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Wednesday, October 05, 2005

Bad Dogs & Bicycles - Why I Care About Rural Transit

It has been suggested that my passion for rural transportation issues (particularly my opposition to ETCOG’s handling of regional service planning) has something to do with me hoping to get some money out of this deal. In answer to that charge, let me tell a story.

In 1981 I had ended my career as a parochial school teacher and temporarily taken up my father’s work as a construction hand at Brown & Root. New to the trick of working in the heavy construction industry, we miscalculated our finances the first time I moved from one job to another, and we found ourselves broke and homeless. Our old car broke down and had to be hauled away. We found a cheap farm hand’s house for rent in the middle of nowhere in Johnson County. I rode my bicycle to town 5 miles away to get groceries and rode back on narrow county roads balancing two large sacks of groceries on my handlebars dodging dogs and pickup trucks. My wife was pregnant and sick staying home in the heat of summer with no air conditioning and with two small boys. I’d been working for a week for Brown & Root at the Glen Rose nuclear power plant and it was an 85 mile round trip commute to work. We couldn’t even afford a phone.

My day went like this. At 4:30 AM I got on a bicycle and rode through the pitch dark on back roads and Farm to Market roads for 5 miles into Joshua – dodging several large vicious dogs who found it amusing to chase the fool in the hard hat and work boots rattling past their turf with the big clanky lunch box balanced on his handlebars. There were two Rottweiler's that got particularly pleasure by streaking across the yard in absolute silence and then leaping the fence with a roar in an attempt to startle me and knock me off the bike. I assume they viewed my early morning passage as an opportunity to snag a light early morning breakfast (I was much thinner then, what with all the healthy early morning cardio-vascular exercise I was getting). There were long stretches of road that were pitch black (you couldn't see the rattlesnakes that like to stretch out on the warm asphalt at night - those big squishy bumps you'd go over in the blackness were a particularly thrilling element of the old daily commute). It was a frightening, exhausting and humiliating trip. Passing farmers laughed and pointed. It took me an hour to pedal to town.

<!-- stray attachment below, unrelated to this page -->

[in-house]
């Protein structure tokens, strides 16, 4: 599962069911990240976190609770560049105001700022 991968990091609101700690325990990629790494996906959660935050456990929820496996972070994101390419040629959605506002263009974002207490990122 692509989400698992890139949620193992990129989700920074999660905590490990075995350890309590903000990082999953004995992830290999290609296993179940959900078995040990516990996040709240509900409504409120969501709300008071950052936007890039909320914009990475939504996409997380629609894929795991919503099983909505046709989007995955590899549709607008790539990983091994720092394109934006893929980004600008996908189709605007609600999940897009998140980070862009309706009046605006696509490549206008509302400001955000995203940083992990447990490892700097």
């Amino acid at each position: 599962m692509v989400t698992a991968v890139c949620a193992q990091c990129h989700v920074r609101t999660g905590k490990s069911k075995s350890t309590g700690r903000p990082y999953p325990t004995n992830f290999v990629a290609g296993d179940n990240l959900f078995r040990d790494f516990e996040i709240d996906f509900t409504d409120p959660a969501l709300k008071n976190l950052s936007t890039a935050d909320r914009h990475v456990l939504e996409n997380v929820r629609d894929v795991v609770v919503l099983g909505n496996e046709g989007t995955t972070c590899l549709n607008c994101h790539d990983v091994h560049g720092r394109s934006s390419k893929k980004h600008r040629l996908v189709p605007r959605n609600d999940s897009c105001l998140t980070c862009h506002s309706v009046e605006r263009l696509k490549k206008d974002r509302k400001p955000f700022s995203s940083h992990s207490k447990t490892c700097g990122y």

In Joshua I chained my bike to a light pole and boarded an old school bus some guy had. We paid him $20 a week to share a ride. We rode for another hour or so to get to Comanche Peak. At the end of long, exhausting day of hauling steel plates and huge metal struts from the storage yard to the containment building, I got back on the bus rode back to Joshua, got on the bike, set out cross country, dodged the dogs and pickup trucks and reached home to find my wife sitting in the front yard, holding the kids and crying because she’d been alone for 13 hours and was too sick to be able to fix the kids supper. She'd come outside to wait for me because she heard the dogs going nuts up the hill and knew I was almost home.

A few weeks later, she had the baby. I left the hospital at 3:00 AM, walked from South Fort Worth to Burleson, hitchhiked to Glen Rose (48 miles) and turned around and came back the same way to sit with her in the hospital. When she got home, I went back to riding the bicycle until someone stole it while I was at work. It took two hours to walk to Joshua and two hours to walk back home (the dogs were even more of an interesting challenge on foot). Finally I bought an aged Ford Maverick that lasted just long enough for us to get on our feet again. I went to work for a nonprofit organization the next year working in my field of expertise once again and have been working in the nonprofit/human service field ever since.

So, when I hear stories of little old ladies hitchhiking to Wal-Mart, colonia’s families handing over $80 worth of food stamp purchases to predatory van drivers for a trip to the grocery store and elderly couples being told they would have to build a circular drive in order to qualify to be picked up by rural transit I see a little red. When a small town council member tells me how desperately families in her town need rides to work and can’t get them and then a certain rural transit district manager tells me deviated fixed routes and commuter bus services are not practical/not doable and then I meet a provider in another region of East Texas who tells me they’ve been successfully doing deviated fixed routes for more than a year……

When a certain rural transit director stands up in a public meeting and says, “We don’t have to make our customers happy, they have to make us happy in order to get a ride!”.....

When we work for 5 years to get a JARC grant that a certain rural transit director told us would be useless and unusable and then, despite predictions, we actually get it and it’s usable after all and we realize we could have got a similar one for our rural counties with a little cooperation from that same rural transit district…

And when ETCOG spends 9 months working on a framework for regional service planning without inviting a single consumer side representative to the table effectively blowing a priceless opportunity to do regional service planning right, appoints itself lead agency without a general consensus, issues a premature self-serving RFP, and in the process endangers the brand new transit funding we all worked so hard to get for them by scoring zilch on their performance measures….

Well, I get just a teensy bit NUTS!!!!!!!!!!!!!!!!!!!!!!!!!!!!

You can see why I have an interest in transit issues now!

It’s not because of any money I hope to get.

It's not about contracts.

It’s about those damned dogs!

Tom King

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